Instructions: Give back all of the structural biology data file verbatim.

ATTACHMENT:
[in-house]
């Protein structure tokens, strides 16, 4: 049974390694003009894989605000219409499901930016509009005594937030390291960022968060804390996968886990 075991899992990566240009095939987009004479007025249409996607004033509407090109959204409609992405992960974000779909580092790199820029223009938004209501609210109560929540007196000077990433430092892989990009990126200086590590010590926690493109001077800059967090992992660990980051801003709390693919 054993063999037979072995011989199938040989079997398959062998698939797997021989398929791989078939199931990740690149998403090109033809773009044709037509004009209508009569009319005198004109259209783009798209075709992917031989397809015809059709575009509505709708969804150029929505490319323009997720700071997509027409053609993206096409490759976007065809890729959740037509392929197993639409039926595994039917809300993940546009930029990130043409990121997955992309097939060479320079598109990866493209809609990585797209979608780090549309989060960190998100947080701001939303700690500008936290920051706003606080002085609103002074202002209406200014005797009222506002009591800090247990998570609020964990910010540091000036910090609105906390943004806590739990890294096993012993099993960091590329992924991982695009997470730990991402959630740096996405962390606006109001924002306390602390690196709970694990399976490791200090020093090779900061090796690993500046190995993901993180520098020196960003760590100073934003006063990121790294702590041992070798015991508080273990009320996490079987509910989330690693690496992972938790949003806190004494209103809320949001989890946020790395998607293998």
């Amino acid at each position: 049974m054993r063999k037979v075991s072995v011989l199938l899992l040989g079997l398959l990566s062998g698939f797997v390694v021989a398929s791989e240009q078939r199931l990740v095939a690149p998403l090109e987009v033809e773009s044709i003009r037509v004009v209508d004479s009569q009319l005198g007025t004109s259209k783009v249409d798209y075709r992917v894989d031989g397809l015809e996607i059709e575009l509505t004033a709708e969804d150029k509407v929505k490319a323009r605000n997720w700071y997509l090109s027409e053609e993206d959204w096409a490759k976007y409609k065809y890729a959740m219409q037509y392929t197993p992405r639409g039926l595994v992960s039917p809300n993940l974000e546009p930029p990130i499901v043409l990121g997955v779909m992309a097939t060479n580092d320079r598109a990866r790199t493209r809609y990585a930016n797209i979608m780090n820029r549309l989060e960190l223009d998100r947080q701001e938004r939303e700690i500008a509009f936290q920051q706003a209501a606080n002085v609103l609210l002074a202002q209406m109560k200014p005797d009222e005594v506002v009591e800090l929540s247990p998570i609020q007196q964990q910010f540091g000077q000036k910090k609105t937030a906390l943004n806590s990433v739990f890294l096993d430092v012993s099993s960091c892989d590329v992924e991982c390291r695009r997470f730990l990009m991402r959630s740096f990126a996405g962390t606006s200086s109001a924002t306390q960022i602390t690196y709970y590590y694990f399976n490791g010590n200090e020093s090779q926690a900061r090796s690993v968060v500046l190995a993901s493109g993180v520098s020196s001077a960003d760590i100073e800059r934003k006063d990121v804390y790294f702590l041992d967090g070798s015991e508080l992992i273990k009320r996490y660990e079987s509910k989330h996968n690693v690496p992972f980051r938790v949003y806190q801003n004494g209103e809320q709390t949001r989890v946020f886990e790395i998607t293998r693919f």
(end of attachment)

[in-house]
């Protein structure tokens, strides 16, 4: 049974390694003009894989605000219409499901930016509009005594937030390291960022968060804390996968886990 075991899992990566240009095939987009004479007025249409996607004033509407090109959204409609992405992960974000779909580092790199820029223009938004209501609210109560929540007196000077990433430092892989990009990126200086590590010590926690493109001077800059967090992992660990980051801003709390693919 054993063999037979072995011989199938040989079997398959062998698939797997021989398929791989078939199931990740690149998403090109033809773009044709037509004009209508009569009319005198004109259209783009798209075709992917031989397809015809059709575009509505709708969804150029929505490319323009997720700071997509027409053609993206096409490759976007065809890729959740037509392929197993639409039926595994039917809300993940546009930029990130043409990121997955992309097939060479320079598109990866493209809609990585797209979608780090549309989060960190998100947080701001939303700690500008936290920051706003606080002085609103002074202002209406200014005797009222506002009591800090247990998570609020964990910010540091000036910090609105906390943004806590739990890294096993012993099993960091590329992924991982695009997470730990991402959630740096996405962390606006109001924002306390602390690196709970694990399976490791200090020093090779900061090796690993500046190995993901993180520098020196960003760590100073934003006063990121790294702590041992070798015991508080273990009320996490079987509910989330690693690496992972938790949003806190004494209103809320949001989890946020790395998607293998």
């Amino acid at each position: 049974m054993r063999k037979v075991s072995v011989l199938l899992l040989g079997l398959l990566s062998g698939f797997v390694v021989a398929s791989e240009q078939r199931l990740v095939a690149p998403l090109e987009v033809e773009s044709i003009r037509v004009v209508d004479s009569q009319l005198g007025t004109s259209k783009v249409d798209y075709r992917v894989d031989g397809l015809e996607i059709e575009l509505t004033a709708e969804d150029k509407v929505k490319a323009r605000n997720w700071y997509l090109s027409e053609e993206d959204w096409a490759k976007y409609k065809y890729a959740m219409q037509y392929t197993p992405r639409g039926l595994v992960s039917p809300n993940l974000e546009p930029p990130i499901v043409l990121g997955v779909m992309a097939t060479n580092d320079r598109a990866r790199t493209r809609y990585a930016n797209i979608m780090n820029r549309l989060e960190l223009d998100r947080q701001e938004r939303e700690i500008a509009f936290q920051q706003a209501a606080n002085v609103l609210l002074a202002q209406m109560k200014p005797d009222e005594v506002v009591e800090l929540s247990p998570i609020q007196q964990q910010f540091g000077q000036k910090k609105t937030a906390l943004n806590s990433v739990f890294l096993d430092v012993s099993s960091c892989d590329v992924e991982c390291r695009r997470f730990l990009m991402r959630s740096f990126a996405g962390t606006s200086s109001a924002t306390q960022i602390t690196y709970y590590y694990f399976n490791g010590n200090e020093s090779q926690a900061r090796s690993v968060v500046l190995a993901s493109g993180v520098s020196s001077a960003d760590i100073e800059r934003k006063d990121v804390y790294f702590l041992d967090g070798s015991e508080l992992i273990k009320r996490y660990e079987s509910k989330h996968n690693v690496p992972f980051r938790v949003y806190q801003n004494g209103e809320q709390t949001r989890v946020f886990e790395i998607t293998r693919f």